Tonight Hot Sauce and I went to the Occupy Provo meeting. They have a meeting everyday. They're not camping out anywhere yet because they can't find a legal way to do so. But they're staging protests every day. They're pretty cool people.
This being Provo, a good chunk of them are BYU students and, I'm assuming, Mormons. They're mostly PoliSci majors. The other people are UVU students, a super communist guy, a super animal rights girl, and a 12-year-old boy, mom, and grandpa originally from Mississippi. They're extremely civil, none of them want to get arrested, and the discussion is all rather tame. I'm toying with whether or not I could go protest with them tomorrow. I have to take a test at some point during the day. I would want to make a poster that said "Live simply that others may simply live." I probably won't do it. But I like that these are the kinds of places Hot Sauce invites me. It's a little adventure we can have together. He's like Perchik. Only not a communist. And cuter.
I had two parallel conversations within 24 hours - one was with the neighbor boy last night and one was with my group for my Chinese culture class today. They were both about how Buddhism is kind of like the Book of Ecclesiastes. I didn't even bring it up the second time - I thought it was a pretty odd thing to be in the zeitgeist.
But it reminded me to write about it. Overall, I think Buddhism is pretty great. But the underlying principle of mujō kind of breaks my heart. It's the idea that everything is impermanent. On one hand, this is really important to realize - everything is vanity, everything is going to decay and vanish, and we don't need to set our hearts on things that moth and dust doth corrupt. But in Buddhism, this applies to people and relationships. Don't get attached to things, to people, to families, because they all pass away. It's only through overcoming attachment and desire that you can cut the strings that keep making you be reborn into this world of suffering.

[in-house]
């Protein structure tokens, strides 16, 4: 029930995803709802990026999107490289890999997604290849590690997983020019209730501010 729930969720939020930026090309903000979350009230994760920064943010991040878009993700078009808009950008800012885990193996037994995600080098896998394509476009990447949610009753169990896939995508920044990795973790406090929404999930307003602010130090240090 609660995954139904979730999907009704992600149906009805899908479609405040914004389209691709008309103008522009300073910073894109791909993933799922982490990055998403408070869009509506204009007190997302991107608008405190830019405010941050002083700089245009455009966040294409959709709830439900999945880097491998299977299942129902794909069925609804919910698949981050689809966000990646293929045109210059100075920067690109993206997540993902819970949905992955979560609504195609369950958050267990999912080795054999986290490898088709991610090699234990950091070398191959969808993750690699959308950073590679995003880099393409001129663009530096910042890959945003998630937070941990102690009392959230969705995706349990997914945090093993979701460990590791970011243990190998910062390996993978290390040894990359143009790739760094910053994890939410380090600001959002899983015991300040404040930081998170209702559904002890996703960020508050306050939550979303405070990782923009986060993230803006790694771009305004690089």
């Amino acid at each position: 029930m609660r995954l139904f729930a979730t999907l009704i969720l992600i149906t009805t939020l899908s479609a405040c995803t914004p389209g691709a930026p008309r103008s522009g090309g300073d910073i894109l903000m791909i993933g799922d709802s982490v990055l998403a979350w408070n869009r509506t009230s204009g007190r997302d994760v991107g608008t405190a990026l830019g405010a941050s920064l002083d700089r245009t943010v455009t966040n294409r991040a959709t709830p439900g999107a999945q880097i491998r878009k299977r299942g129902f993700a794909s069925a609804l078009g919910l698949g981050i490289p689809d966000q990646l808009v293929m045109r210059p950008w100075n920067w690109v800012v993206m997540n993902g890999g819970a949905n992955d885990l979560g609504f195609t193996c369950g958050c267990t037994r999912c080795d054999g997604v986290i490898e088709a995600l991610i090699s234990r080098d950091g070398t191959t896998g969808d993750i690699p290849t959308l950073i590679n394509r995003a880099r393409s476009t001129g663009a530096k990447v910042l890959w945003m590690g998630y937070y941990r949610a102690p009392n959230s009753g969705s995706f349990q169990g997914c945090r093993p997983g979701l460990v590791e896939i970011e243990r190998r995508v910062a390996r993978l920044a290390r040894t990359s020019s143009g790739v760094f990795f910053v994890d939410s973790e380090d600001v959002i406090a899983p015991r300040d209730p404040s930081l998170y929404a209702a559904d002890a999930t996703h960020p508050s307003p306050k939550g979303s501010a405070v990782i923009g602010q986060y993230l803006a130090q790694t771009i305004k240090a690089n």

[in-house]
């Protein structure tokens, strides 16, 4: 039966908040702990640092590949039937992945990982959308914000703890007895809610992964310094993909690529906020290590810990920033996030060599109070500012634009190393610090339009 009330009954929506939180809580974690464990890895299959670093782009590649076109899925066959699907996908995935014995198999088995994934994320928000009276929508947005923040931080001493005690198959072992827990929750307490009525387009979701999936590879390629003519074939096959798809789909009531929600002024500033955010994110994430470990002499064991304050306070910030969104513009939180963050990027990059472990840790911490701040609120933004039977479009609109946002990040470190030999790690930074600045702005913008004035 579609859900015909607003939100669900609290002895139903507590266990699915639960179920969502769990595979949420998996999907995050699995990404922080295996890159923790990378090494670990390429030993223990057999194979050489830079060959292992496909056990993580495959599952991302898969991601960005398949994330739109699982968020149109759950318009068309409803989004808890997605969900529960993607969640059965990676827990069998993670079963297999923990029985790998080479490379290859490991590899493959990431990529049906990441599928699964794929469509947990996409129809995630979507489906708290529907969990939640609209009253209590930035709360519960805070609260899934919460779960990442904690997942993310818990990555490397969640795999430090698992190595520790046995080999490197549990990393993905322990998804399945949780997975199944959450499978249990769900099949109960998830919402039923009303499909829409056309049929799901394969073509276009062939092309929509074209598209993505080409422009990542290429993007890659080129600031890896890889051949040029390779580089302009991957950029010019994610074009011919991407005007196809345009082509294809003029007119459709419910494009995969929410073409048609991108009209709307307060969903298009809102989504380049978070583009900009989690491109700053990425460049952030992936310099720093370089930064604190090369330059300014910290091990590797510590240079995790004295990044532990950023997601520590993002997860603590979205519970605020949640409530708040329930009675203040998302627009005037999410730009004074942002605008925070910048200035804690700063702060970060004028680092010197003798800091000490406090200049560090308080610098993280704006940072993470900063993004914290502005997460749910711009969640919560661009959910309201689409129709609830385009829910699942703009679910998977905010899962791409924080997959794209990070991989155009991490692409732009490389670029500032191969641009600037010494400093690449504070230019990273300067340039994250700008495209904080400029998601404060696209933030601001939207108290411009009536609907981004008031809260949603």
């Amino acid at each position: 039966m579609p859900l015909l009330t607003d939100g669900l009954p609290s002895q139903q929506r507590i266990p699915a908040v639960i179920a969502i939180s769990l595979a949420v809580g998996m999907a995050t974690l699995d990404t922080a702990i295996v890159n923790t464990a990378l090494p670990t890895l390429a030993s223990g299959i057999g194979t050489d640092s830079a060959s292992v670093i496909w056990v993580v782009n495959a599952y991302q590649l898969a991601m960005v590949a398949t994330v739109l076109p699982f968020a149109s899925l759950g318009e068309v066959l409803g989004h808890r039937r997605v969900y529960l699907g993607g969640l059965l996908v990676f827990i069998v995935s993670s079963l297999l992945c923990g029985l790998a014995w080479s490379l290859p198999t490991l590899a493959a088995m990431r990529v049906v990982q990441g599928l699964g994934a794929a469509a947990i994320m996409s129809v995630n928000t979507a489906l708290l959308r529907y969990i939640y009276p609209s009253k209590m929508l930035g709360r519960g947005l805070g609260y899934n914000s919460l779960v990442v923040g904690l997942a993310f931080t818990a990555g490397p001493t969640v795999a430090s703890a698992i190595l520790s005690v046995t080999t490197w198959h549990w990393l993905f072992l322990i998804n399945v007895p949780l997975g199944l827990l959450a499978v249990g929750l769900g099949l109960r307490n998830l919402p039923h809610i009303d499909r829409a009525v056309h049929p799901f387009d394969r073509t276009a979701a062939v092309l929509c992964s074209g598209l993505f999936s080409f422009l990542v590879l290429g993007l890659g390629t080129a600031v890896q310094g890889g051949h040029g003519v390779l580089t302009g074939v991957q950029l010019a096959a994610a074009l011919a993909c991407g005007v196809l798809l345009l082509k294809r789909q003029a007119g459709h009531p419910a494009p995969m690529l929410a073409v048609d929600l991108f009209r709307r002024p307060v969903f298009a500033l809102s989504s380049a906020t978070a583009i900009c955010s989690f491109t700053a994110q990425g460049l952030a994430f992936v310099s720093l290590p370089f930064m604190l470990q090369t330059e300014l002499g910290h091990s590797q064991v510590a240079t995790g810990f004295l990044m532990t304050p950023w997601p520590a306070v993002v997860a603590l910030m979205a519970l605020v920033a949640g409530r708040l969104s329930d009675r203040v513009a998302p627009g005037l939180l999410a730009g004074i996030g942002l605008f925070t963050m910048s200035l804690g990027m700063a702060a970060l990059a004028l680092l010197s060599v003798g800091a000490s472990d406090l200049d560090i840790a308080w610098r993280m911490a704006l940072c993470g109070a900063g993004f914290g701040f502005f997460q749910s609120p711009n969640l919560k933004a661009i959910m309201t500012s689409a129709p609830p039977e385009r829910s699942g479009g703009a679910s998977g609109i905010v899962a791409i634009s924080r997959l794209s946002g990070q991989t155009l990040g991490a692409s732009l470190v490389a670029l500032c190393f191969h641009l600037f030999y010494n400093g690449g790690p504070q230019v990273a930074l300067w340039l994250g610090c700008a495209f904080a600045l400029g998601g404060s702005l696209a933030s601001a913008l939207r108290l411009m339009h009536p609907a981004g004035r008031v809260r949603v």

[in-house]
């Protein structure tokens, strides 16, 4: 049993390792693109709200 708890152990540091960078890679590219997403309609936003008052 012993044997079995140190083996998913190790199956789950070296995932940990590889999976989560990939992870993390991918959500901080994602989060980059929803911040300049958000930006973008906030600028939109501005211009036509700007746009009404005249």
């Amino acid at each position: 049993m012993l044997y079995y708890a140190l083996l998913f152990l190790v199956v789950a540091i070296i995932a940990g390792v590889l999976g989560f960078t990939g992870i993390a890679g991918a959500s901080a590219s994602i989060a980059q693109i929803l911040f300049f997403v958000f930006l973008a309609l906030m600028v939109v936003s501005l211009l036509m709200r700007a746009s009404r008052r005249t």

But that's so tragically sad! Not the things - that's where it's spot on. Realizing that all of this STUFF that we're so worried about is impermanent and useless is a very good thing to realize. But that one little oversight - the idea that the people and the love we create is just as fleeting - that's what breaks my heart. Because people are the one thing that we need and the ties between them are the one thing we get to take with us.
And that's why Asian religion, as beautiful and peaceful as it is, will always be so fundamentally sad to me. Not that there aren't Buddhists who are truly good, loving people - but those who do follow the teachings that would have a man as fleeting as a dying cherry blossom - those are the ones who do not see the things in this world that are the most joyful and fulfilling of all.
Anyway, that's what's been occupying my mind. That and sad things in my family. None of them even bothered to get a permit, either.